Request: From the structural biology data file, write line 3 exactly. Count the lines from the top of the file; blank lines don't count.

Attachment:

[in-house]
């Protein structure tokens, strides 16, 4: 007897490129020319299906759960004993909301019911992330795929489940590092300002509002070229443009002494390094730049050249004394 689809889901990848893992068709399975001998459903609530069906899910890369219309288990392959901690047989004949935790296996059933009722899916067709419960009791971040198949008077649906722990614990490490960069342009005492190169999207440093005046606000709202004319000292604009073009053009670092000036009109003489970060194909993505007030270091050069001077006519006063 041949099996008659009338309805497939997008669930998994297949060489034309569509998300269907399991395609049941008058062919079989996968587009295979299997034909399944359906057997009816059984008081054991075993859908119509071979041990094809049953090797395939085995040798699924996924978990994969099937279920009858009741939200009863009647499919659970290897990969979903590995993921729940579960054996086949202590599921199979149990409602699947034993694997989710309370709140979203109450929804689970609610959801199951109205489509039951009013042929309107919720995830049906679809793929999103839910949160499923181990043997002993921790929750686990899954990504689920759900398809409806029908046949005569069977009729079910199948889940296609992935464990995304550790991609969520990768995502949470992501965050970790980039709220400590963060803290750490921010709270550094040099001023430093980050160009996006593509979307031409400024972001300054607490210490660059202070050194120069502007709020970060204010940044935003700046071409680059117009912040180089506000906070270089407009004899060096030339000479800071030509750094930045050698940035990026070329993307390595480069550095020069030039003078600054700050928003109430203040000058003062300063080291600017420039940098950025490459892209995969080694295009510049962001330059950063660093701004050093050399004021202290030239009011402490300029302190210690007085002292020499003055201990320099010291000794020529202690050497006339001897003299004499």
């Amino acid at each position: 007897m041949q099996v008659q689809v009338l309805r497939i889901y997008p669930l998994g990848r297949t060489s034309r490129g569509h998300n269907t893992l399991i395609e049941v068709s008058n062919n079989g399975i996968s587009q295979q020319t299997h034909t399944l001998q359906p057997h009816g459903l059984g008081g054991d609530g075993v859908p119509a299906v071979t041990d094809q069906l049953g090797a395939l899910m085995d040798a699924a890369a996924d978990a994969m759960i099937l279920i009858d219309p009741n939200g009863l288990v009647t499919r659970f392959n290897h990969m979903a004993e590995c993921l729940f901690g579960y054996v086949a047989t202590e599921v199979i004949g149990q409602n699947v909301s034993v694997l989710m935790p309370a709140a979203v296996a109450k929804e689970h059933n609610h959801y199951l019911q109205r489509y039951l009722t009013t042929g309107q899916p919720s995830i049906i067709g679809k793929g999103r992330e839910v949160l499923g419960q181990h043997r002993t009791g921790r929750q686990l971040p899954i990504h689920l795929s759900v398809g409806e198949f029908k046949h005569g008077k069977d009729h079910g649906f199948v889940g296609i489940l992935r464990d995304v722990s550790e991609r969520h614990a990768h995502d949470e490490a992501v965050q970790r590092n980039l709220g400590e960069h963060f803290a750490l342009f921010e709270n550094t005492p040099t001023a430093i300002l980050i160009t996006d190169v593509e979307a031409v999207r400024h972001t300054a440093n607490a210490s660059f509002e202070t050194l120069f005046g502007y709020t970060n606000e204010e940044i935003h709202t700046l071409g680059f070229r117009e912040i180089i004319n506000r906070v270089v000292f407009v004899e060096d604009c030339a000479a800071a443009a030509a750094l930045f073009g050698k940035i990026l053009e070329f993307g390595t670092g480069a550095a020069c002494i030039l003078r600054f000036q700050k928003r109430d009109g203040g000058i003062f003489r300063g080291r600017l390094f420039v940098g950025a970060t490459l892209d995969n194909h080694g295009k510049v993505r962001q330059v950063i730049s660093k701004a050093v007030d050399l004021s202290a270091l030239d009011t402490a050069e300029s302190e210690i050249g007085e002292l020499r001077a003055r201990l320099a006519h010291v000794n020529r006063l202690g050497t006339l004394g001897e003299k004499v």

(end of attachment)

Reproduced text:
């Amino acid at each position: 007897m041949q099996v008659q689809v009338l309805r497939i889901y997008p669930l998994g990848r297949t060489s034309r490129g569509h998300n269907t893992l399991i395609e049941v068709s008058n062919n079989g399975i996968s587009q295979q020319t299997h034909t399944l001998q359906p057997h009816g459903l059984g008081g054991d609530g075993v859908p119509a299906v071979t041990d094809q069906l049953g090797a395939l899910m085995d040798a699924a890369a996924d978990a994969m759960i099937l279920i009858d219309p009741n939200g009863l288990v009647t499919r659970f392959n290897h990969m979903a004993e590995c993921l729940f901690g579960y054996v086949a047989t202590e599921v199979i004949g149990q409602n699947v909301s034993v694997l989710m935790p309370a709140a979203v296996a109450k929804e689970h059933n609610h959801y199951l019911q109205r489509y039951l009722t009013t042929g309107q899916p919720s995830i049906i067709g679809k793929g999103r992330e839910v949160l499923g419960q181990h043997r002993t009791g921790r929750q686990l971040p899954i990504h689920l795929s759900v398809g409806e198949f029908k046949h005569g008077k069977d009729h079910g649906f199948v889940g296609i489940l992935r464990d995304v722990s550790e991609r969520h614990a990768h995502d949470e490490a992501v965050q970790r590092n980039l709220g400590e960069h963060f803290a750490l342009f921010e709270n550094t005492p040099t001023a430093i300002l980050i160009t996006d190169v593509e979307a031409v999207r400024h972001t300054a440093n607490a210490s660059f509002e202070t050194l120069f005046g502007y709020t970060n606000e204010e940044i935003h709202t700046l071409g680059f070229r117009e912040i180089i004319n506000r906070v270089v000292f407009v004899e060096d604009c030339a000479a800071a443009a030509a750094l930045f073009g050698k940035i990026l053009e070329f993307g390595t670092g480069a550095a020069c002494i030039l003078r600054f000036q700050k928003r109430d009109g203040g000058i003062f003489r300063g080291r600017l390094f420039v940098g950025a970060t490459l892209d995969n194909h080694g295009k510049v993505r962001q330059v950063i730049s660093k701004a050093v007030d050399l004021s202290a270091l030239d009011t402490a050069e300029s302190e210690i050249g007085e002292l020499r001077a003055r201990l320099a006519h010291v000794n020529r006063l202690g050497t006339l004394g001897e003299k004499v």